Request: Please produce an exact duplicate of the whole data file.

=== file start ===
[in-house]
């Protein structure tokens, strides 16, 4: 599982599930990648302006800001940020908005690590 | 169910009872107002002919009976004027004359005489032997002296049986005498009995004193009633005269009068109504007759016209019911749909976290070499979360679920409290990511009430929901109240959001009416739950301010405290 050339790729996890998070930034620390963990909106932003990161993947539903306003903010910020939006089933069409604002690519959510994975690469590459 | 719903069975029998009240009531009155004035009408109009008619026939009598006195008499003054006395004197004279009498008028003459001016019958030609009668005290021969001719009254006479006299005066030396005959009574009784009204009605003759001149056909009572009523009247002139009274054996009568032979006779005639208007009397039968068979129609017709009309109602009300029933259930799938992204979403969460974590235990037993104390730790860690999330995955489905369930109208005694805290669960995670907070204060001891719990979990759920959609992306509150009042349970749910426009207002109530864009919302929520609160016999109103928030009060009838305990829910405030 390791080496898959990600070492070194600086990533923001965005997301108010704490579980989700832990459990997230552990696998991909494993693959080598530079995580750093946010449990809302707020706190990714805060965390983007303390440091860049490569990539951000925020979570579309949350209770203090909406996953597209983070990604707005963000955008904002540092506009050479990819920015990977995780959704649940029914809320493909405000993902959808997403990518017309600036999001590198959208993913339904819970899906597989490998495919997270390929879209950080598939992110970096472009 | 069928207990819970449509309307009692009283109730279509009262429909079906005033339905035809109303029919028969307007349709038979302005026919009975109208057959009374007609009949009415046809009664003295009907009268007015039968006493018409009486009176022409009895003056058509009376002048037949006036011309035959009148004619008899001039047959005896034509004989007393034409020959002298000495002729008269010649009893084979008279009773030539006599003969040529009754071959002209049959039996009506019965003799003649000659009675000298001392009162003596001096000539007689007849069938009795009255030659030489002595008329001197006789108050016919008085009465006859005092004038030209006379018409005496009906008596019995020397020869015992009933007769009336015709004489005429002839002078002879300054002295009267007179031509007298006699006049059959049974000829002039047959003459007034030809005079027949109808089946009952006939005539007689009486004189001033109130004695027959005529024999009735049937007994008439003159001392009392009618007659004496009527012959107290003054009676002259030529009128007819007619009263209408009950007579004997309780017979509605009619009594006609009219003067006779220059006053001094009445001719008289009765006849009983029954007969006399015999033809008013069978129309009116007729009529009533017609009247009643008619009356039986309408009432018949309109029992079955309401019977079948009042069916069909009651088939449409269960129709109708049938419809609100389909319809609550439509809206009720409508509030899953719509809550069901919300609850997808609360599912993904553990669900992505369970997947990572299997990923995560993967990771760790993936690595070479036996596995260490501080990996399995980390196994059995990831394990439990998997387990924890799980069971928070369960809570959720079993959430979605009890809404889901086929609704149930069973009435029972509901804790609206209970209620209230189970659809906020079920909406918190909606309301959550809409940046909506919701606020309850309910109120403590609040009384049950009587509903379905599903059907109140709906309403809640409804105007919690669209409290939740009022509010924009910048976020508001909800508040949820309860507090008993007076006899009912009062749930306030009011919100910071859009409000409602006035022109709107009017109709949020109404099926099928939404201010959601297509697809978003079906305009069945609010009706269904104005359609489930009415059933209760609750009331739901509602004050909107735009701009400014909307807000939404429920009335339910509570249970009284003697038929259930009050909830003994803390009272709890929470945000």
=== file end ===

[in-house]
């Protein structure tokens, strides 16, 4: 599982599930990648302006800001940020908005690590 | 169910009872107002002919009976004027004359005489032997002296049986005498009995004193009633005269009068109504007759016209019911749909976290070499979360679920409290990511009430929901109240959001009416739950301010405290 050339790729996890998070930034620390963990909106932003990161993947539903306003903010910020939006089933069409604002690519959510994975690469590459 | 719903069975029998009240009531009155004035009408109009008619026939009598006195008499003054006395004197004279009498008028003459001016019958030609009668005290021969001719009254006479006299005066030396005959009574009784009204009605003759001149056909009572009523009247002139009274054996009568032979006779005639208007009397039968068979129609017709009309109602009300029933259930799938992204979403969460974590235990037993104390730790860690999330995955489905369930109208005694805290669960995670907070204060001891719990979990759920959609992306509150009042349970749910426009207002109530864009919302929520609160016999109103928030009060009838305990829910405030 390791080496898959990600070492070194600086990533923001965005997301108010704490579980989700832990459990997230552990696998991909494993693959080598530079995580750093946010449990809302707020706190990714805060965390983007303390440091860049490569990539951000925020979570579309949350209770203090909406996953597209983070990604707005963000955008904002540092506009050479990819920015990977995780959704649940029914809320493909405000993902959808997403990518017309600036999001590198959208993913339904819970899906597989490998495919997270390929879209950080598939992110970096472009 | 069928207990819970449509309307009692009283109730279509009262429909079906005033339905035809109303029919028969307007349709038979302005026919009975109208057959009374007609009949009415046809009664003295009907009268007015039968006493018409009486009176022409009895003056058509009376002048037949006036011309035959009148004619008899001039047959005896034509004989007393034409020959002298000495002729008269010649009893084979008279009773030539006599003969040529009754071959002209049959039996009506019965003799003649000659009675000298001392009162003596001096000539007689007849069938009795009255030659030489002595008329001197006789108050016919008085009465006859005092004038030209006379018409005496009906008596019995020397020869015992009933007769009336015709004489005429002839002078002879300054002295009267007179031509007298006699006049059959049974000829002039047959003459007034030809005079027949109808089946009952006939005539007689009486004189001033109130004695027959005529024999009735049937007994008439003159001392009392009618007659004496009527012959107290003054009676002259030529009128007819007619009263209408009950007579004997309780017979509605009619009594006609009219003067006779220059006053001094009445001719008289009765006849009983029954007969006399015999033809008013069978129309009116007729009529009533017609009247009643008619009356039986309408009432018949309109029992079955309401019977079948009042069916069909009651088939449409269960129709109708049938419809609100389909319809609550439509809206009720409508509030899953719509809550069901919300609850997808609360599912993904553990669900992505369970997947990572299997990923995560993967990771760790993936690595070479036996596995260490501080990996399995980390196994059995990831394990439990998997387990924890799980069971928070369960809570959720079993959430979605009890809404889901086929609704149930069973009435029972509901804790609206209970209620209230189970659809906020079920909406918190909606309301959550809409940046909506919701606020309850309910109120403590609040009384049950009587509903379905599903059907109140709906309403809640409804105007919690669209409290939740009022509010924009910048976020508001909800508040949820309860507090008993007076006899009912009062749930306030009011919100910071859009409000409602006035022109709107009017109709949020109404099926099928939404201010959601297509697809978003079906305009069945609010009706269904104005359609489930009415059933209760609750009331739901509602004050909107735009701009400014909307807000939404429920009335339910509570249970009284003697038929259930009050909830003994803390009272709890929470945000």